Pregnant women concerned over the effects of bad air quality

Doctor says breathing polluted air can cause the same problems as smoking

SALT LAKE CITY (News4Utah) - As the Wasatch Front endured its second consecutive Red Air day Wednesday, some wonder about the harm pollution is causing pregnant women and their unborn children.


Former TV news reporter Kimberly Flores and her husband are expecting their first child and she says the polluted air is affecting her.

"If I'm already feeling bad two days into the inversion, the bad air. What's it doing to my baby?" Flores asked.

Dr. Denitza Blagev is a pulmonologist at Intermountain Medical Center in Murray.

"Pregnancy is one of those times in our lives where we seem to be particularly susceptible to things, including air quality," Dr. Blagev told News4Utah. "The effects we worry about are similar to what we might worry about with somebody smoking... Prematurity or there may be increased risk of infant mortality but the problem with talking about them in general is it's less obvious what the attributable risk is."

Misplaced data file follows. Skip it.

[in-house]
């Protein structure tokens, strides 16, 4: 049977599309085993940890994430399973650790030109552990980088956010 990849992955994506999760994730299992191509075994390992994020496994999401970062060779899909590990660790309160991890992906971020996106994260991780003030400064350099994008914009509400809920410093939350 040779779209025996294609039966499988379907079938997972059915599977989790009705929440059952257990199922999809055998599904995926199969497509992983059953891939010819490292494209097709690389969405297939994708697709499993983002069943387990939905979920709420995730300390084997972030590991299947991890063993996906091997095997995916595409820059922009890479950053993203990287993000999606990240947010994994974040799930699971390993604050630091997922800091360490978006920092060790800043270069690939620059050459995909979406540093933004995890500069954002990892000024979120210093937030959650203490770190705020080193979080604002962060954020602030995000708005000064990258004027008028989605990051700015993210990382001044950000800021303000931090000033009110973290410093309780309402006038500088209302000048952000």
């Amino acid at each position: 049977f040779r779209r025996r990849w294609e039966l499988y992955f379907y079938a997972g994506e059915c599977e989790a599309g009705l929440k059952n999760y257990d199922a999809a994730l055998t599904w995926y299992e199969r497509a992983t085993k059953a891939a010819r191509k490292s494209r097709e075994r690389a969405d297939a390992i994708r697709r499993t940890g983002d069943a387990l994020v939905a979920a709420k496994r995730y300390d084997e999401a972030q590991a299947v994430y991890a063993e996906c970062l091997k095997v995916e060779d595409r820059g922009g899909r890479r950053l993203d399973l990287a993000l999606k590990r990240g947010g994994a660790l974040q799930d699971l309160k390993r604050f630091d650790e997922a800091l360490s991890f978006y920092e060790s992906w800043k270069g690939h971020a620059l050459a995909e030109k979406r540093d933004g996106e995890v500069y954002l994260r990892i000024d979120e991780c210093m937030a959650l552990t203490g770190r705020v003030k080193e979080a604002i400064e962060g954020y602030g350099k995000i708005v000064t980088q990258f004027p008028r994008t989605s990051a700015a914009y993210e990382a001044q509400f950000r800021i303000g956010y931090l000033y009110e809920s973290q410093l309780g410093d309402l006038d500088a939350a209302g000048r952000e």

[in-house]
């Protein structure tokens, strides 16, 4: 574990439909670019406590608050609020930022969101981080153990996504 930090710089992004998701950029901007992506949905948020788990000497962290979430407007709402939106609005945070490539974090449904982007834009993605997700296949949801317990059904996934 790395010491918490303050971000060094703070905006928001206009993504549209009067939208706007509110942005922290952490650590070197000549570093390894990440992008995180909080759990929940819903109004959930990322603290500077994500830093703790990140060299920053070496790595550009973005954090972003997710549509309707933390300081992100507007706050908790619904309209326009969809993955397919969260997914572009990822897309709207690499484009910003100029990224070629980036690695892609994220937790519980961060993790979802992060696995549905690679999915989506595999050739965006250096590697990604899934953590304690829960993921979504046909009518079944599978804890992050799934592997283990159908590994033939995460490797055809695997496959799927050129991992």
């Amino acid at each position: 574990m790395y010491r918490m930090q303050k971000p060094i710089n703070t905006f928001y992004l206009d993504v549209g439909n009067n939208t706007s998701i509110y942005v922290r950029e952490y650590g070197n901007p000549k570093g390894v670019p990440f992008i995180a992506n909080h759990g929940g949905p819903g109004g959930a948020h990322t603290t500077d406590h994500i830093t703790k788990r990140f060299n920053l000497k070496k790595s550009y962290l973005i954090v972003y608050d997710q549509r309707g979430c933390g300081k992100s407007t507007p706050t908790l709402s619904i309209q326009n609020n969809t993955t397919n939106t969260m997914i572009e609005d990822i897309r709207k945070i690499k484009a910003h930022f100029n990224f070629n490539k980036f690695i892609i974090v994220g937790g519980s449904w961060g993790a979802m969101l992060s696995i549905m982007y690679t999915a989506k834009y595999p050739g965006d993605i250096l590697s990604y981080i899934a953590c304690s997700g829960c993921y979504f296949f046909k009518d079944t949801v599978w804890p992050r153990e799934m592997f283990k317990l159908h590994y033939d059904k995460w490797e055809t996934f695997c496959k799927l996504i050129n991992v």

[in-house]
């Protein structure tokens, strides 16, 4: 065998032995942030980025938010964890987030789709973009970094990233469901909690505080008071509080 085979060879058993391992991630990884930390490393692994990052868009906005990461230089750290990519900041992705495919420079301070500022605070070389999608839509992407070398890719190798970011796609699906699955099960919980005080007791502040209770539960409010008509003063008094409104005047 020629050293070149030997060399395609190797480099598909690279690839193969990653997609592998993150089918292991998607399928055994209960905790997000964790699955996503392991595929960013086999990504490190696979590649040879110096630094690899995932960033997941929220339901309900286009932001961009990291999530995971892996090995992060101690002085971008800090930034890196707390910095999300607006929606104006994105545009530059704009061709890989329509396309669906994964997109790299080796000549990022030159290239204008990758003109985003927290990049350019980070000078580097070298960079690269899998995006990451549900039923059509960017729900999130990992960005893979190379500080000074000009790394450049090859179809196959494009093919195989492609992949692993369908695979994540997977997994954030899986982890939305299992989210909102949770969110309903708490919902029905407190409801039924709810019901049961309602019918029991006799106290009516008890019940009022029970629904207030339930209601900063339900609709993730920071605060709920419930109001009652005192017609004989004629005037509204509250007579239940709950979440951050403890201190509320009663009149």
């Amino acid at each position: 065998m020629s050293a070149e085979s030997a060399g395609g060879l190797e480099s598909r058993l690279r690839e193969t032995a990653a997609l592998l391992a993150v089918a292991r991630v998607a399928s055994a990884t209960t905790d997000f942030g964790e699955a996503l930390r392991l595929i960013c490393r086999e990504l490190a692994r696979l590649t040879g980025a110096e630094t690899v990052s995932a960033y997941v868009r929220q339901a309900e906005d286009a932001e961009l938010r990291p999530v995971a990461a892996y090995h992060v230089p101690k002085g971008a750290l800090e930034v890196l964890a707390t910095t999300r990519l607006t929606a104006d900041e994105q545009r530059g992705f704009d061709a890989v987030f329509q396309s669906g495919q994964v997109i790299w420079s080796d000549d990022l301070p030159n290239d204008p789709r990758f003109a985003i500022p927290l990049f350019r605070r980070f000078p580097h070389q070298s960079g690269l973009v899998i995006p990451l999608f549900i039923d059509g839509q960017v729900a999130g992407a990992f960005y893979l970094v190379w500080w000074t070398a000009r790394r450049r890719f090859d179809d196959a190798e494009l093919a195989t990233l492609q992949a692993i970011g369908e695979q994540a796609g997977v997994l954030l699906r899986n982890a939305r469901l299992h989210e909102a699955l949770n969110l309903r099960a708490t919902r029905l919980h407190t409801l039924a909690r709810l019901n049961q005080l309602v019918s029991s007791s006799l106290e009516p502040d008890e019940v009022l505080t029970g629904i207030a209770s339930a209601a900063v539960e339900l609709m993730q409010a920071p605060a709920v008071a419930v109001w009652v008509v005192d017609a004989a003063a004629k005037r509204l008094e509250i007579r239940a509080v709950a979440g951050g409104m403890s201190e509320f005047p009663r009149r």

Flores, who works in downtown Salt Lake City, worries with every breath she takes, especially about the effects of particulate matter 2.5 microns or smaller, known as PM 2.5.

"What we know about PM 2.5 is it passes through the lungs," Flores said. "It's so small it passes through the lungs into the bloodstream and this is the bloodstream I'm sharing with my growing baby. It needs it to create its brain, its lungs and all its vital organs...There are studies out there that show it can cause autism, obviously developmental disorders."

Flores is now working from home as much as possible in an effort to stay indoors and to keep one less polluting car off the freeways.

So what can pregnant women do to minimize the risks?  Dr. Blagev says stay indoors as much as possible especially when exercising and make sure you change your furnace air filters often.


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